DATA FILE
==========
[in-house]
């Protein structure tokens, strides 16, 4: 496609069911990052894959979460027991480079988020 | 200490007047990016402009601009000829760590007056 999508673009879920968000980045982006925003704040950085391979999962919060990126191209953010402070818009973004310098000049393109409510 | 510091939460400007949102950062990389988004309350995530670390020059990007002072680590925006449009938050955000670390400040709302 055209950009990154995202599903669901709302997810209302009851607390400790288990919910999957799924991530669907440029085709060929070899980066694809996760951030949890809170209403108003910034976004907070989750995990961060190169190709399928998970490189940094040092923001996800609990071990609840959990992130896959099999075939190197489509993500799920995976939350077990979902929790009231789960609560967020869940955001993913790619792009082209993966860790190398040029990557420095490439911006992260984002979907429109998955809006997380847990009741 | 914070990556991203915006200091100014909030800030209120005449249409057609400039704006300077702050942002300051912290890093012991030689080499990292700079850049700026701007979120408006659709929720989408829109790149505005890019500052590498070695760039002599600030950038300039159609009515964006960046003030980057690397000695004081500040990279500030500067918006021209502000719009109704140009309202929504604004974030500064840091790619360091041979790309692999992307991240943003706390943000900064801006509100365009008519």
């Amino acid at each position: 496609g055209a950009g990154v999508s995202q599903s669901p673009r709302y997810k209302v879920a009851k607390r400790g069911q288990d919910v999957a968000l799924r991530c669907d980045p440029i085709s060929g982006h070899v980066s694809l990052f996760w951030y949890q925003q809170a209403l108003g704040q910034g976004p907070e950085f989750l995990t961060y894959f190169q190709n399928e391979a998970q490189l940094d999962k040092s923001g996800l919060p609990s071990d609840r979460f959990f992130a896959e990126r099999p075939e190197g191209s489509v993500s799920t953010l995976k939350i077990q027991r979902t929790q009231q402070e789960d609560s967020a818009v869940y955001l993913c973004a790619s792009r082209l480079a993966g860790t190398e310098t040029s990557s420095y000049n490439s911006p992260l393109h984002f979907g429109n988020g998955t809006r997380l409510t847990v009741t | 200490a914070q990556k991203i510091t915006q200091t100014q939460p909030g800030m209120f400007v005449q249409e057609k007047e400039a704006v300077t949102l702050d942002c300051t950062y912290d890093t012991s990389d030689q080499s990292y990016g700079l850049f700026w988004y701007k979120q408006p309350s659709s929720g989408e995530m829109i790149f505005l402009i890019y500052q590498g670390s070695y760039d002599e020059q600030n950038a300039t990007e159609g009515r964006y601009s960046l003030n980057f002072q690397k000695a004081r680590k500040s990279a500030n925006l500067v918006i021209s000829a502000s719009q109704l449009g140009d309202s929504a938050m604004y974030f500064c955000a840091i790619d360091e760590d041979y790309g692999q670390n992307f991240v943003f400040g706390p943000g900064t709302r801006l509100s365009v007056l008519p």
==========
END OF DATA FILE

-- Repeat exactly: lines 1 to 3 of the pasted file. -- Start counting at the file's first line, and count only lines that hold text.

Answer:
[in-house]
């Protein structure tokens, strides 16, 4: 496609069911990052894959979460027991480079988020 | 200490007047990016402009601009000829760590007056 999508673009879920968000980045982006925003704040950085391979999962919060990126191209953010402070818009973004310098000049393109409510 | 510091939460400007949102950062990389988004309350995530670390020059990007002072680590925006449009938050955000670390400040709302 055209950009990154995202599903669901709302997810209302009851607390400790288990919910999957799924991530669907440029085709060929070899980066694809996760951030949890809170209403108003910034976004907070989750995990961060190169190709399928998970490189940094040092923001996800609990071990609840959990992130896959099999075939190197489509993500799920995976939350077990979902929790009231789960609560967020869940955001993913790619792009082209993966860790190398040029990557420095490439911006992260984002979907429109998955809006997380847990009741 | 914070990556991203915006200091100014909030800030209120005449249409057609400039704006300077702050942002300051912290890093012991030689080499990292700079850049700026701007979120408006659709929720989408829109790149505005890019500052590498070695760039002599600030950038300039159609009515964006960046003030980057690397000695004081500040990279500030500067918006021209502000719009109704140009309202929504604004974030500064840091790619360091041979790309692999992307991240943003706390943000900064801006509100365009008519």
């Amino acid at each position: 496609g055209a950009g990154v999508s995202q599903s669901p673009r709302y997810k209302v879920a009851k607390r400790g069911q288990d919910v999957a968000l799924r991530c669907d980045p440029i085709s060929g982006h070899v980066s694809l990052f996760w951030y949890q925003q809170a209403l108003g704040q910034g976004p907070e950085f989750l995990t961060y894959f190169q190709n399928e391979a998970q490189l940094d999962k040092s923001g996800l919060p609990s071990d609840r979460f959990f992130a896959e990126r099999p075939e190197g191209s489509v993500s799920t953010l995976k939350i077990q027991r979902t929790q009231q402070e789960d609560s967020a818009v869940y955001l993913c973004a790619s792009r082209l480079a993966g860790t190398e310098t040029s990557s420095y000049n490439s911006p992260l393109h984002f979907g429109n988020g998955t809006r997380l409510t847990v009741t | 200490a914070q990556k991203i510091t915006q200091t100014q939460p909030g800030m209120f400007v005449q249409e057609k007047e400039a704006v300077t949102l702050d942002c300051t950062y912290d890093t012991s990389d030689q080499s990292y990016g700079l850049f700026w988004y701007k979120q408006p309350s659709s929720g989408e995530m829109i790149f505005l402009i890019y500052q590498g670390s070695y760039d002599e020059q600030n950038a300039t990007e159609g009515r964006y601009s960046l003030n980057f002072q690397k000695a004081r680590k500040s990279a500030n925006l500067v918006i021209s000829a502000s719009q109704l449009g140009d309202s929504a938050m604004y974030f500064c955000a840091i790619d360091e760590d041979y790309g692999q670390n992307f991240v943003f400040g706390p943000g900064t709302r801006l509100s365009v007056l008519p």